Ministers to act over mink and other 'aliens'

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Alien plant and animal species, including escaped mink, crayfish and Japanese weeds capable of breaking through concrete, will be subject to fresh curbs under plans being drawn up by ministers.

Alien plant and animal species, including escaped mink, crayfish and Japanese weeds capable of breaking through concrete, will be subject to fresh curbs under plans being drawn up by ministers.

The Government is planning to introduce new penalties for zoos and owners of exotic animals, including wild cats and iguanas, who allow them to escape into the countryside. The widespread review, outlined in the forthcoming rural White Paper, will also include measures to stop the spread of invasive plants such as Japanese knotweed, which grows to 10ft tall, can break through asphalt and takes three years to eliminate with weed killer.

Ministers are consideringmaking the eradication of aggressive foreign plants, birds, animals and crustaceans compulsory. Present laws have proved inadequate to stop the spread of invasive plants and animals such as mink, whose population has exploded to at least 110,000, harming their main food source, water voles.

A draft copy of the rural White Paper says the Government plans to "review the statutes and procedures dealing with the control of alien and invasive species".

The policy review, to be started in the new year, will include measures to stop smaller British species, such as crayfish, coming under attack from aggressive foreign intruders.

Laws may be introduced to remove animals such as hedgehogs, which have migrated to parts of the UK where they are not native, with disastrous effects on weaker species.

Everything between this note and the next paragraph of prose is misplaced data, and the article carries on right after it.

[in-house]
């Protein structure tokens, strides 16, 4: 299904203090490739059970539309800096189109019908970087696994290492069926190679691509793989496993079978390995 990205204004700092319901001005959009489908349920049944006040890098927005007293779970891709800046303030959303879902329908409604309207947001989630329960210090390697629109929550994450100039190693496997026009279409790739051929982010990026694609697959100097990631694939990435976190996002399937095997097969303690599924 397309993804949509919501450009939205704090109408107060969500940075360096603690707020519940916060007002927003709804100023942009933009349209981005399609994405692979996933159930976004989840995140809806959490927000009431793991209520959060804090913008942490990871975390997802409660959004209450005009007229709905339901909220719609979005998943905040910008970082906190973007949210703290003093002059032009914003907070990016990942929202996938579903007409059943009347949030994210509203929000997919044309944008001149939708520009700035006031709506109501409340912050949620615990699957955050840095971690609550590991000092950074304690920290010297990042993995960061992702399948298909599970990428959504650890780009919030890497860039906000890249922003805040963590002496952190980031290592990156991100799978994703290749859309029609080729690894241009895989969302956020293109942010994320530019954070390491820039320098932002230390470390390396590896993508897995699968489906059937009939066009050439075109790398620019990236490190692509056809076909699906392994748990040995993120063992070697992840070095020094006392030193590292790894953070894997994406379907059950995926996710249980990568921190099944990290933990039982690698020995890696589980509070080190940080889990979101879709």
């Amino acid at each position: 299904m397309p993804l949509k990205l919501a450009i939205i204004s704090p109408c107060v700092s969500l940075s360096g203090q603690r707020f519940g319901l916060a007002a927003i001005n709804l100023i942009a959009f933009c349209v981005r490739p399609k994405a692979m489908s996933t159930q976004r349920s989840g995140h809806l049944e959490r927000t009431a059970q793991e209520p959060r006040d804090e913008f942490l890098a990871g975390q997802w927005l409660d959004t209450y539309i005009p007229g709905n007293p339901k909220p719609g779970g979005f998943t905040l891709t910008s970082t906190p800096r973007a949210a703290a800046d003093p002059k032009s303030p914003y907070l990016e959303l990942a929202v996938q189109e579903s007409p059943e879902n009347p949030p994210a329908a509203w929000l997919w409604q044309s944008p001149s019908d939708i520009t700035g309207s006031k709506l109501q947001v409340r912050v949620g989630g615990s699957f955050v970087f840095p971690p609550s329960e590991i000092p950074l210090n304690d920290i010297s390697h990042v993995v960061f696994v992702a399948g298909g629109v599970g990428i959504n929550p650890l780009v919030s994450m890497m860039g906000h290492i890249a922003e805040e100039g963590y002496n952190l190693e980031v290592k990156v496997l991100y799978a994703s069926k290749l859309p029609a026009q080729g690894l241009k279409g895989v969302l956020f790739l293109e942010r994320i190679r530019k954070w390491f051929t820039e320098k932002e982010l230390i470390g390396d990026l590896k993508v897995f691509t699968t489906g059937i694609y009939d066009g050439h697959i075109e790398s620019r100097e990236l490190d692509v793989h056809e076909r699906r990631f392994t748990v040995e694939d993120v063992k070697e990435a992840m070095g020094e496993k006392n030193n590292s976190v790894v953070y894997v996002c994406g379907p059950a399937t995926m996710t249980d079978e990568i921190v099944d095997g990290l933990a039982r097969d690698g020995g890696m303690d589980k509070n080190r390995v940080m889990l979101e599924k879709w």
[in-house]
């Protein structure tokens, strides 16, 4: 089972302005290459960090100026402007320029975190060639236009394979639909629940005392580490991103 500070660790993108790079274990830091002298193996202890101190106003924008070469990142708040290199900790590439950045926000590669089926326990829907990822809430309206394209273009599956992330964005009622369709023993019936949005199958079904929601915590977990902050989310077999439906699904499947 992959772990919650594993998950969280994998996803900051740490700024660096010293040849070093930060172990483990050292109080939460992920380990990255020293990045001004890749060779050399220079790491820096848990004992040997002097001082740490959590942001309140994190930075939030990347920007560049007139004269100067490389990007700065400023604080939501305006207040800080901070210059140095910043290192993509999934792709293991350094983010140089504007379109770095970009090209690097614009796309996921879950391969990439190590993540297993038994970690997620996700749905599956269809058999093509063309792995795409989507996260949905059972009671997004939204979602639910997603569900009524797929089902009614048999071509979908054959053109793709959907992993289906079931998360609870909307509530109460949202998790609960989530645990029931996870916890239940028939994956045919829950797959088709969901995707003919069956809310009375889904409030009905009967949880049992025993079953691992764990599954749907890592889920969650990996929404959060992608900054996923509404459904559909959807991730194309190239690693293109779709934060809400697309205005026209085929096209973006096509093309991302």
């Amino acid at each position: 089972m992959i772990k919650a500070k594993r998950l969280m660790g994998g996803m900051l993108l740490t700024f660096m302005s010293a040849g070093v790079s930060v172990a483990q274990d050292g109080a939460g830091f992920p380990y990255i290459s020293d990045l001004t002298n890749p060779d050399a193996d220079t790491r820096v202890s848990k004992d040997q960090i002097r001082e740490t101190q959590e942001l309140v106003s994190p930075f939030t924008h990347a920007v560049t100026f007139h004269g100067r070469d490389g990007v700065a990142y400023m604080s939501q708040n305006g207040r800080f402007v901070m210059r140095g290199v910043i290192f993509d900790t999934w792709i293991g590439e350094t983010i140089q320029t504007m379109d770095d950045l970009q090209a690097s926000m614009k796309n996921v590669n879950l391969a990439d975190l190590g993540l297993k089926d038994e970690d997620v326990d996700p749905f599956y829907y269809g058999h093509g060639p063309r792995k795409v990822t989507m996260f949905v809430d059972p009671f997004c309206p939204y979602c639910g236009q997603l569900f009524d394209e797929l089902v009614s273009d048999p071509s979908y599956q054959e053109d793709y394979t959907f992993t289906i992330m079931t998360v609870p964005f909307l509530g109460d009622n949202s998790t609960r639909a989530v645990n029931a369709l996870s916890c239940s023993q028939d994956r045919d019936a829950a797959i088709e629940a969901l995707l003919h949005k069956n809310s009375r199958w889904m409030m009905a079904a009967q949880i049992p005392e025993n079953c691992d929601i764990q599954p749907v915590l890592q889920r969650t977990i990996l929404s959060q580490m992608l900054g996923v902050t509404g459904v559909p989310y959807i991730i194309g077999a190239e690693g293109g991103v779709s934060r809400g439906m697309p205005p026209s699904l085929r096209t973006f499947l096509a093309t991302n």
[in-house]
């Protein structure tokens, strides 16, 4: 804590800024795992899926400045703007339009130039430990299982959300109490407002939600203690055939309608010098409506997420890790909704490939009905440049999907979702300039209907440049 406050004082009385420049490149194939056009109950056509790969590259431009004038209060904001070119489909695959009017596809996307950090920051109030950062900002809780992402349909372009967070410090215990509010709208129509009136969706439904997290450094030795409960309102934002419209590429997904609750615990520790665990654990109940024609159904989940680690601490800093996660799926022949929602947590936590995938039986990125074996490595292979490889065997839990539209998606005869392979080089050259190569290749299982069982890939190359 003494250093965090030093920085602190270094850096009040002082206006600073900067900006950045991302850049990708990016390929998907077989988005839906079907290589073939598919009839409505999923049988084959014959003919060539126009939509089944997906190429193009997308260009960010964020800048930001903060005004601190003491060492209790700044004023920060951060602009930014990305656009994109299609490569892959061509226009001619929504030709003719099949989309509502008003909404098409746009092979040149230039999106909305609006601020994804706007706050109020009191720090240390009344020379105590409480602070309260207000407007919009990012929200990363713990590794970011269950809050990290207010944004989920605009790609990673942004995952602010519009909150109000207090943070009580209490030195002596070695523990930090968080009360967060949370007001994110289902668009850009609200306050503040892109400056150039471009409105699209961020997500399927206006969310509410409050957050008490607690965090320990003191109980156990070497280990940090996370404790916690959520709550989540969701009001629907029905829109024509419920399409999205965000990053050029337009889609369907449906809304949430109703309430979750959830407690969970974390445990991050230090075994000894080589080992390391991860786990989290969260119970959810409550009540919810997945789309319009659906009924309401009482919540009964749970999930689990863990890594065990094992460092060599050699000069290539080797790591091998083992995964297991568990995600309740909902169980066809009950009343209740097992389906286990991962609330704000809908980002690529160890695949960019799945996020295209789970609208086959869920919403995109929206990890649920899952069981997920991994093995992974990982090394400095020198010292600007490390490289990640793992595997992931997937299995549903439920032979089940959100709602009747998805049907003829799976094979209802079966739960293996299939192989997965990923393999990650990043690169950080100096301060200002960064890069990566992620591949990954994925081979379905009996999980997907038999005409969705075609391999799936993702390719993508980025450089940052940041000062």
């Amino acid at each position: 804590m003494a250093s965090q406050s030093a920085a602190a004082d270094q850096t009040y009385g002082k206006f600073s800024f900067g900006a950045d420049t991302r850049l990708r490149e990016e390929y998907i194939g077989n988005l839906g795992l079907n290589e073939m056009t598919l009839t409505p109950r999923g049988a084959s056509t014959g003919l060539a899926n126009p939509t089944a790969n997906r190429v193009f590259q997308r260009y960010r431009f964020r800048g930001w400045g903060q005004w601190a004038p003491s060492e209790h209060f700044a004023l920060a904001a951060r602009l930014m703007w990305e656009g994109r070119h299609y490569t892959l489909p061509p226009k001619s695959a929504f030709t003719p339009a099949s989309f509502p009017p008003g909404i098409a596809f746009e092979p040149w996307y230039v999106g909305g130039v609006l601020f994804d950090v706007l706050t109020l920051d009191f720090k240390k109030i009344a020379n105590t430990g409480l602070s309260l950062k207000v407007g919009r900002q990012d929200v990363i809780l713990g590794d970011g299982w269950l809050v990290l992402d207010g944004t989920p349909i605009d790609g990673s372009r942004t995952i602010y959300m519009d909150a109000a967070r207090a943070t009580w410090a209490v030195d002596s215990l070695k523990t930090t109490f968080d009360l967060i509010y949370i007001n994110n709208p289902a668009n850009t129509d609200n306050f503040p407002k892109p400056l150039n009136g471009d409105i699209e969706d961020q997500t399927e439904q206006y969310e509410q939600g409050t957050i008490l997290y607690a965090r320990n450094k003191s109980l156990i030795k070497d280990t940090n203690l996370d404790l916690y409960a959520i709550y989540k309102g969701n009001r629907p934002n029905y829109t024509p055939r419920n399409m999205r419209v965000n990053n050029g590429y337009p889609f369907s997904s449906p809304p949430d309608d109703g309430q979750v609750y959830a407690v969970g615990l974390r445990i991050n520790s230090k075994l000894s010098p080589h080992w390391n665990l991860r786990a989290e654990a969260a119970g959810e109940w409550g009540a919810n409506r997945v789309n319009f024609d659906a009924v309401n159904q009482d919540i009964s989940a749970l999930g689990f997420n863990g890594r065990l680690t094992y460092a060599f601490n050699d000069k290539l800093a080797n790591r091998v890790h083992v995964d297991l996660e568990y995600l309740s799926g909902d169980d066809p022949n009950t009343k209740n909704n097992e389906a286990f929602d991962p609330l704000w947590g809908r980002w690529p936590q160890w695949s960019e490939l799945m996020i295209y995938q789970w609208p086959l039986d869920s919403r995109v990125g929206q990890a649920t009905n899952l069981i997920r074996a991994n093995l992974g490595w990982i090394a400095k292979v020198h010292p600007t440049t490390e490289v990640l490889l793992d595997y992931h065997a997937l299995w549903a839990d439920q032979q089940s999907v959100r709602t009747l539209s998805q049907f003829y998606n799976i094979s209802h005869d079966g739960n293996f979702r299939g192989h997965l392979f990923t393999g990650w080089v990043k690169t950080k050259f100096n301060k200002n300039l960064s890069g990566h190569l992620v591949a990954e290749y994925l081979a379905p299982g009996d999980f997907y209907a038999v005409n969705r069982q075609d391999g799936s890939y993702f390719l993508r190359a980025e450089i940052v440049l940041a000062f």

The red swamp crayfish, which is double the size of native species, escaped from fish farms where it was introduced in the 1970s. The American invertebrate bred in Britain's streams and rivers, attacking and killing the smaller British white-clawed crayfish, which is now an endangered species.

The New Zealand flatworm introduced into Britain 30 years ago eats British earthworms, which are crucial for breathing air into the soil.

Animals and plants imported from abroad and released are the greatest threat, alongside destruction of natural habitats, to Britain's biodiversity. The review will look at whether culling could be used more widely to control foreign animals that threaten native breeds. It will consider animals and birds such as the American ruddy duck, which is being culled to stop it mating with endangered European birds. About 4,000 ruddy ducks are to be shot in the WestMidlands, Scotland and Anglesey in the spring to stop them breeding with European white-headed ducks in Spain.

The Government has been criticised for giving unclear guidelines on how to deal with alien species, including wild animals, such as big cats and beavers, released by owners who cannot cope.

The review will look at tougher penalties for owners who fail to contain their pets or stop the release of non-native species, such as Canada geese and alligator-like caimans, which have been abandoned after outgrowing their tanks.

Iguanas, which are unlikely to survive Britain's winters, have been found in residential areas. In the village of Lamesley, Tyne and Wear, one was seen basking in a tree. Another iguana, Spike, who was 4ft long, had to be seized by police after escaping from its owner's home in St Austell, Cornwall. Spike was feared to have an unusually aggressive reaction to menstruating women, whose hormones he could detect.

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